GARDENA, Calif. - Standing among lawmakers and families whose sons died at the hands of police, Gov. Gavin Newsom signed a host of reform bills that span from decertifying police officers from ever getting another job to opening up records when there has been sustained findings of racism. Other new laws open up records, put stricter laws into place when tear gas can be used and forbids the use of traditional face-down holds that cause "positional asphyxia."
"This is hope, that change is possible," said Robert Collins, the stepfather of Angelo Quinto, who died last December after Antioch police put a knee on the young Navy veteran's neck during a mental health crisis. "And that means the loss that we had was not in vain, if we can prevent other people from suffering the same fate."
After the murder of George Floyd in Minneapolis, a host of community members and politicians around the country, including California, aimed to make police departments more transparent and accountable, as well as put limits on police power.
Many of those efforts died last legislative season, but were revived and signed into law on Thursday. Newsom said he hoped that honoring the families' pain would be reflected in this package of bills. So did a host of legislators standing by his side.
"It is always is always gratifying to be able to put into into law. Let me say that again to see your ideas put into law to help Californians become more safe," said Assemblyman Reggie Jones Sawyer (D-Los Angeles).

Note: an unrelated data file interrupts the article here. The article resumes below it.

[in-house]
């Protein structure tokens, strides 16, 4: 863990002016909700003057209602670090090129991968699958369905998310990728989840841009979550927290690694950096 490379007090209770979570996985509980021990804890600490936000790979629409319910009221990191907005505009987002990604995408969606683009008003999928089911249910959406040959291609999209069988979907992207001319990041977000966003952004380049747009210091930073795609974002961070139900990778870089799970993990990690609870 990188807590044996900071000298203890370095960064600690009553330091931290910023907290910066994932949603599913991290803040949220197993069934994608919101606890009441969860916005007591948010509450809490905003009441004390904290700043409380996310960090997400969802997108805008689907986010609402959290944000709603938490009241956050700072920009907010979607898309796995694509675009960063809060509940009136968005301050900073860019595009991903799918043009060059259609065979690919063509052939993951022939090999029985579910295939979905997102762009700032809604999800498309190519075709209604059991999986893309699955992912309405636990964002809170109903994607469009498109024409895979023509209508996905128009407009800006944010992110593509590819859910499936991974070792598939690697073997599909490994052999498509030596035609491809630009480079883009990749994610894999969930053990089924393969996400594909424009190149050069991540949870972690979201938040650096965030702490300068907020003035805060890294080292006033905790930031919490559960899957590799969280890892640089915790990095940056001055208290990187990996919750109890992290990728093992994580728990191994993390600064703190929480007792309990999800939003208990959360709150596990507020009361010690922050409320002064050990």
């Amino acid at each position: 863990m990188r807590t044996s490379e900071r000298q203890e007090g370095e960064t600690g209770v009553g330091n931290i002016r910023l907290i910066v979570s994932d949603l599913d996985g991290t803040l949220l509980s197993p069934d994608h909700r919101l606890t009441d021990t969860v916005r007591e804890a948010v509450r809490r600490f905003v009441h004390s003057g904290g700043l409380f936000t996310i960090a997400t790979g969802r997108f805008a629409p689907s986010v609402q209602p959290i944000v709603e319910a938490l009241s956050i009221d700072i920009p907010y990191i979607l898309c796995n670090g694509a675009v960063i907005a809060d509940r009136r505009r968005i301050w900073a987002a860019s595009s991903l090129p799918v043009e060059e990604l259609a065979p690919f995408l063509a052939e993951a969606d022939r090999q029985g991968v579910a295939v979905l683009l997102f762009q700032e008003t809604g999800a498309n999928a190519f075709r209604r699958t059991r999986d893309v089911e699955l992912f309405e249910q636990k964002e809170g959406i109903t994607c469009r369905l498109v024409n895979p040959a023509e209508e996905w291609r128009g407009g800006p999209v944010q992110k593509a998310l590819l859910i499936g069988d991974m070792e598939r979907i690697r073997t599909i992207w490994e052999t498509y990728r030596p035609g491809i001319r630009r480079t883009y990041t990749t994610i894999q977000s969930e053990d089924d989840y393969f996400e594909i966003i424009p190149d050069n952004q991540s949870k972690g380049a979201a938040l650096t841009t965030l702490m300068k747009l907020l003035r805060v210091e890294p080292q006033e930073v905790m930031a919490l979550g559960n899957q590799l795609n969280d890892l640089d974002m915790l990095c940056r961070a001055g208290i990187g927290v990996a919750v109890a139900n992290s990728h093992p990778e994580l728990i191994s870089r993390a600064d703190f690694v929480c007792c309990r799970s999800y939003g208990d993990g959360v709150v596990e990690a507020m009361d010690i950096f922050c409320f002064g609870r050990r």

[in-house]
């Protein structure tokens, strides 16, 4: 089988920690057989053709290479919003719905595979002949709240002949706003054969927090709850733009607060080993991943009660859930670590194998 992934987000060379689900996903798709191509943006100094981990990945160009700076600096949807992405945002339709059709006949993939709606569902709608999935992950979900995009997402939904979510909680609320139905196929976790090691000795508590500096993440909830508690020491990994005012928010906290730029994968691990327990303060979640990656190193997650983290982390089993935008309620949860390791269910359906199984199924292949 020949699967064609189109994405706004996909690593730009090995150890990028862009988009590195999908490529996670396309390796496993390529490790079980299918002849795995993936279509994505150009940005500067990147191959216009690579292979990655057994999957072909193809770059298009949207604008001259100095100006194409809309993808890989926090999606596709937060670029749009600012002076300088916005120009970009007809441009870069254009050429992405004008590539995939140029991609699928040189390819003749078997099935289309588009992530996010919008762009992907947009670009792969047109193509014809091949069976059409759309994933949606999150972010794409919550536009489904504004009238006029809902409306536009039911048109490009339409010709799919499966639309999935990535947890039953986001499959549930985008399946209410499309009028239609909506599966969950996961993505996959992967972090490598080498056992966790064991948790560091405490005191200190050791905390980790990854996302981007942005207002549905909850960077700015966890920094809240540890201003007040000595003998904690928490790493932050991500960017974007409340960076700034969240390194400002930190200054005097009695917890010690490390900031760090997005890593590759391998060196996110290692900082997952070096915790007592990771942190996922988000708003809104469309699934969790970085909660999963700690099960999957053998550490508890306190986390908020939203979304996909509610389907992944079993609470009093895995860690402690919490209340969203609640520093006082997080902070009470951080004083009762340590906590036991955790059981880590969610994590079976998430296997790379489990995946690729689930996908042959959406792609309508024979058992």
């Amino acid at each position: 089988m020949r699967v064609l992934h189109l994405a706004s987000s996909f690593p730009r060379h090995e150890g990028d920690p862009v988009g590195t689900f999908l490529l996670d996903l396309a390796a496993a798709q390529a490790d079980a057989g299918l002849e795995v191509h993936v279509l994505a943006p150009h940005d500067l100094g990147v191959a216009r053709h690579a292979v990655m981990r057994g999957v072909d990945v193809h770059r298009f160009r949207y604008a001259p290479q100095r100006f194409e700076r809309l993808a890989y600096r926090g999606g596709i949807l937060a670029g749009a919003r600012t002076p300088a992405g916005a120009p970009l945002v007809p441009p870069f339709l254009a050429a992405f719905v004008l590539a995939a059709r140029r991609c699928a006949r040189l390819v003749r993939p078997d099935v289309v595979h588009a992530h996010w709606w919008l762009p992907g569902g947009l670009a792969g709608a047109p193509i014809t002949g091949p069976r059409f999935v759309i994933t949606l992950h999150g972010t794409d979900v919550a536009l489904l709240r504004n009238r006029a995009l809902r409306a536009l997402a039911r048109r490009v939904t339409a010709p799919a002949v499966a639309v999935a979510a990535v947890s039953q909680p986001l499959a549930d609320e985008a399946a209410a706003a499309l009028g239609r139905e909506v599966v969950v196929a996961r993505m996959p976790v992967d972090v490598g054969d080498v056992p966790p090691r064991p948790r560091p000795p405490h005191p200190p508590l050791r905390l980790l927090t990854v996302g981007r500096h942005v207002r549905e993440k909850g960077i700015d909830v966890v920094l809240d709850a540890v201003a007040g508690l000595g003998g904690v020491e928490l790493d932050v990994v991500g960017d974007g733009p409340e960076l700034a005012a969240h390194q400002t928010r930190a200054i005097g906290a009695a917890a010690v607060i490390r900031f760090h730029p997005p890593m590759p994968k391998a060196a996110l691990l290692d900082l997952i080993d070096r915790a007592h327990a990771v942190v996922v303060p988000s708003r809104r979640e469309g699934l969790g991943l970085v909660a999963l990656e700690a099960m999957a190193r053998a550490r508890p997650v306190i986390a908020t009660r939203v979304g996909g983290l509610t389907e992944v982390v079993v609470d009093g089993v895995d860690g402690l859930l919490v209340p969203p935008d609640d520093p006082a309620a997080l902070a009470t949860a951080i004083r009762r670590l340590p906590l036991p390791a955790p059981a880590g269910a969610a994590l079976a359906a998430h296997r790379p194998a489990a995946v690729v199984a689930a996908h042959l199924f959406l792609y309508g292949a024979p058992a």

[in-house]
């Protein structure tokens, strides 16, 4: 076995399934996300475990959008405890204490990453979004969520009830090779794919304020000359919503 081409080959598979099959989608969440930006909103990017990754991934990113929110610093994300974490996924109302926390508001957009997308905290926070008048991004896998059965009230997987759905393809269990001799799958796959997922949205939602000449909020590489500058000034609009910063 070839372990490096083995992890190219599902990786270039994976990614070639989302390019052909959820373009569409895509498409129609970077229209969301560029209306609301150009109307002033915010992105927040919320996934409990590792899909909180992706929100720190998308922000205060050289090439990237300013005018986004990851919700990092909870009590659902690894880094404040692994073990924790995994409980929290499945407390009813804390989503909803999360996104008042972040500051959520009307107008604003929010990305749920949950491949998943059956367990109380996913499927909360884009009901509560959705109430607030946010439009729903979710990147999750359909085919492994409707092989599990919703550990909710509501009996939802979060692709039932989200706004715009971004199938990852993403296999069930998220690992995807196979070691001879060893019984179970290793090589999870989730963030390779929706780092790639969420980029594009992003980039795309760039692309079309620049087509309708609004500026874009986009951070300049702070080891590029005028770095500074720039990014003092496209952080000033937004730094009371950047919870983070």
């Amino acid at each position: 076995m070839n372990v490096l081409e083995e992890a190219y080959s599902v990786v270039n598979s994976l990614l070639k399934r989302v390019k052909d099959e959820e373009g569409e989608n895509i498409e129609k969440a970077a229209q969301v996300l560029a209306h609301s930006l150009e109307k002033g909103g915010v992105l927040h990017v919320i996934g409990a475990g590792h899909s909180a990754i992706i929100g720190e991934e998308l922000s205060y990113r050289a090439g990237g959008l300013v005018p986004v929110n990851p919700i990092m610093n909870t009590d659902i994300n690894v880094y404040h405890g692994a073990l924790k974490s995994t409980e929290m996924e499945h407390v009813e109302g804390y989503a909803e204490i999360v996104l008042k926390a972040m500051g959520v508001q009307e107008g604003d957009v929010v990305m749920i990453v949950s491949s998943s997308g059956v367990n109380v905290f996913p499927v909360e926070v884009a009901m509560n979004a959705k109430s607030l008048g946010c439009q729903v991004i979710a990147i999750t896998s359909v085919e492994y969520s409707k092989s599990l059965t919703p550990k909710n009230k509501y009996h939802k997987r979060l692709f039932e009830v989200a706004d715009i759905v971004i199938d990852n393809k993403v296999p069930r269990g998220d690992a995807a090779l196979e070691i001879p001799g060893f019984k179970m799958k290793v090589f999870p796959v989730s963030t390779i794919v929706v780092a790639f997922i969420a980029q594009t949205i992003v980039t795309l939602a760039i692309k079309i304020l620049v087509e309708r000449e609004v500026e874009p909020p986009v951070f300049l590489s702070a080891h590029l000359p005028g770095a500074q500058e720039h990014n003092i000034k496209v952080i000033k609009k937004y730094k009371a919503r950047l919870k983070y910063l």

State Attorney General Rob Bonta, who co-authored some of the bills, added: "We are showing that you can build trust with the public and enhance safety of our community and our officers at the same time that they are not mutually exclusive, that in fact they are reinforcing that by building trust."
The hallmark of the the package of bills is the Kenneth Ross Jr. Act, or SB 2, which permanently strips away the badges of officers found to have committed serious misconduct and ending what author Democratic Sen. Steven Bradford called the "wash, rinse and repeat cycle" of officers moving from department to department even if they have a questionable history. The bill was signed in the Rawley Gym in Gardena, not far from where Ross was killed.
"We're here to recognize him," Bradford said. "It was three years ago a young man who was simply running across the park having some issues. And instead of sending a crisis team, the 25-year-old was shot in the back and killed in broad daylight by an officer who really had no business being here in the city of Gardena."